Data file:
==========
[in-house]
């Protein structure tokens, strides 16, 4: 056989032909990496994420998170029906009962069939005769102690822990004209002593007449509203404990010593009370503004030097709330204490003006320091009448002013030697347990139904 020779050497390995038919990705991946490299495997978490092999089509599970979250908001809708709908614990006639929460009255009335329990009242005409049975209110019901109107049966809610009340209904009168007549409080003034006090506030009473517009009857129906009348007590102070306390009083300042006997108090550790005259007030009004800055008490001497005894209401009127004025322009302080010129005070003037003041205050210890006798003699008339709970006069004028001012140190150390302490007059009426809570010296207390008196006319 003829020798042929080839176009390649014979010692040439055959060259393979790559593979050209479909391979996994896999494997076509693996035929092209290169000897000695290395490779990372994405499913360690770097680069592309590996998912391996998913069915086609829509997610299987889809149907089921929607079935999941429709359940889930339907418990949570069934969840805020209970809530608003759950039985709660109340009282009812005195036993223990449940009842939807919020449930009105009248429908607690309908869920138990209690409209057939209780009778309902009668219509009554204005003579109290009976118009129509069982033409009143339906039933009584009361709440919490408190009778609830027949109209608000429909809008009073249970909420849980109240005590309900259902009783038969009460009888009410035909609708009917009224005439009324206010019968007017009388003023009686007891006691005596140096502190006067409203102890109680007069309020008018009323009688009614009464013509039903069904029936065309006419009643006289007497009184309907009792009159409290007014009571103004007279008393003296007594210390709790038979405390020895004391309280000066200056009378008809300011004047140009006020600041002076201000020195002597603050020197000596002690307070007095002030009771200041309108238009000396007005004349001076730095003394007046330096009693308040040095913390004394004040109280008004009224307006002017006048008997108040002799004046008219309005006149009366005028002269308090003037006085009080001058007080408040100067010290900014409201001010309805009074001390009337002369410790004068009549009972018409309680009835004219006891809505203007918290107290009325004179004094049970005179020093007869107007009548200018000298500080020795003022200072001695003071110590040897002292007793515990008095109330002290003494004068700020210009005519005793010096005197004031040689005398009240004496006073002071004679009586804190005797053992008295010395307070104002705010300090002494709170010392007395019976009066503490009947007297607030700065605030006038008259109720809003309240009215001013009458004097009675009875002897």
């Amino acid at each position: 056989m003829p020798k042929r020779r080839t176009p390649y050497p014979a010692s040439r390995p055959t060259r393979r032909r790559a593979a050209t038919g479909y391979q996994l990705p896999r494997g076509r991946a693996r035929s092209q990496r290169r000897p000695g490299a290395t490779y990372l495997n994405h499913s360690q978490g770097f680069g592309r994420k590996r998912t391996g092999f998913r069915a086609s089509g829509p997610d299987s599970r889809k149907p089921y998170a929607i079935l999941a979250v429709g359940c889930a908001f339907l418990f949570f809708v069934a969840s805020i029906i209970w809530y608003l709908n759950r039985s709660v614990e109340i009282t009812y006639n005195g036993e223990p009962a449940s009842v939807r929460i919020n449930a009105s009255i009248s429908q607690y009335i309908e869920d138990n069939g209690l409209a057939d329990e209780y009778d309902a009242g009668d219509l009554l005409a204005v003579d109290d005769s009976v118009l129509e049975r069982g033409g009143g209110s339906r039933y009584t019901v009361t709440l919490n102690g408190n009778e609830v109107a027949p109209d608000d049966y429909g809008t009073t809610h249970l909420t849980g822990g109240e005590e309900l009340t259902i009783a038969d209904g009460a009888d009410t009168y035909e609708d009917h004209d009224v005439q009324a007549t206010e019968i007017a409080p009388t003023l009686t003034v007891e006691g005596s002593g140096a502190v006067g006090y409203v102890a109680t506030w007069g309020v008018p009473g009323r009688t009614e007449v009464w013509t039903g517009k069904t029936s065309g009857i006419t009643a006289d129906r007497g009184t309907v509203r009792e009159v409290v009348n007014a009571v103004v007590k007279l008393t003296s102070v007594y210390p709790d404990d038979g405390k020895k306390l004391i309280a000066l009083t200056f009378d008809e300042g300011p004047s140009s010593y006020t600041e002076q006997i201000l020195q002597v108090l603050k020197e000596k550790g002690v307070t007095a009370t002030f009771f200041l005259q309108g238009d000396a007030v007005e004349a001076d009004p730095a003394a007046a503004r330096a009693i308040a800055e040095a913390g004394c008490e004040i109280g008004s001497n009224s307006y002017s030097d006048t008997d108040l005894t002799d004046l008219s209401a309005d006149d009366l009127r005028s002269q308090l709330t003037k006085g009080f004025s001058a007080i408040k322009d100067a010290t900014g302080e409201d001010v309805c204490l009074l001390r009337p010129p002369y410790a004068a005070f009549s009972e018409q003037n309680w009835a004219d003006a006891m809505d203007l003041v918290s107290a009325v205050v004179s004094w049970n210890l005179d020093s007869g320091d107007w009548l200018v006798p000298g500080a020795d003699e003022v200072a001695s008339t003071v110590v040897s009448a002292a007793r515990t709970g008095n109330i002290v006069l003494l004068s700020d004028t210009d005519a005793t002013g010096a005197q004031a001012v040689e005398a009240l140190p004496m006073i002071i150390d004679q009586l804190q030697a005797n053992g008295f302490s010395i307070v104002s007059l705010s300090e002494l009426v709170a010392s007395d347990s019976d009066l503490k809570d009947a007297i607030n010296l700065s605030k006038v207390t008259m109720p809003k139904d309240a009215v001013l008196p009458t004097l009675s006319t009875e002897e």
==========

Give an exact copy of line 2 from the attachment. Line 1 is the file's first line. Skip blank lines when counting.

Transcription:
């Protein structure tokens, strides 16, 4: 056989032909990496994420998170029906009962069939005769102690822990004209002593007449509203404990010593009370503004030097709330204490003006320091009448002013030697347990139904 020779050497390995038919990705991946490299495997978490092999089509599970979250908001809708709908614990006639929460009255009335329990009242005409049975209110019901109107049966809610009340209904009168007549409080003034006090506030009473517009009857129906009348007590102070306390009083300042006997108090550790005259007030009004800055008490001497005894209401009127004025322009302080010129005070003037003041205050210890006798003699008339709970006069004028001012140190150390302490007059009426809570010296207390008196006319 003829020798042929080839176009390649014979010692040439055959060259393979790559593979050209479909391979996994896999494997076509693996035929092209290169000897000695290395490779990372994405499913360690770097680069592309590996998912391996998913069915086609829509997610299987889809149907089921929607079935999941429709359940889930339907418990949570069934969840805020209970809530608003759950039985709660109340009282009812005195036993223990449940009842939807919020449930009105009248429908607690309908869920138990209690409209057939209780009778309902009668219509009554204005003579109290009976118009129509069982033409009143339906039933009584009361709440919490408190009778609830027949109209608000429909809008009073249970909420849980109240005590309900259902009783038969009460009888009410035909609708009917009224005439009324206010019968007017009388003023009686007891006691005596140096502190006067409203102890109680007069309020008018009323009688009614009464013509039903069904029936065309006419009643006289007497009184309907009792009159409290007014009571103004007279008393003296007594210390709790038979405390020895004391309280000066200056009378008809300011004047140009006020600041002076201000020195002597603050020197000596002690307070007095002030009771200041309108238009000396007005004349001076730095003394007046330096009693308040040095913390004394004040109280008004009224307006002017006048008997108040002799004046008219309005006149009366005028002269308090003037006085009080001058007080408040100067010290900014409201001010309805009074001390009337002369410790004068009549009972018409309680009835004219006891809505203007918290107290009325004179004094049970005179020093007869107007009548200018000298500080020795003022200072001695003071110590040897002292007793515990008095109330002290003494004068700020210009005519005793010096005197004031040689005398009240004496006073002071004679009586804190005797053992008295010395307070104002705010300090002494709170010392007395019976009066503490009947007297607030700065605030006038008259109720809003309240009215001013009458004097009675009875002897």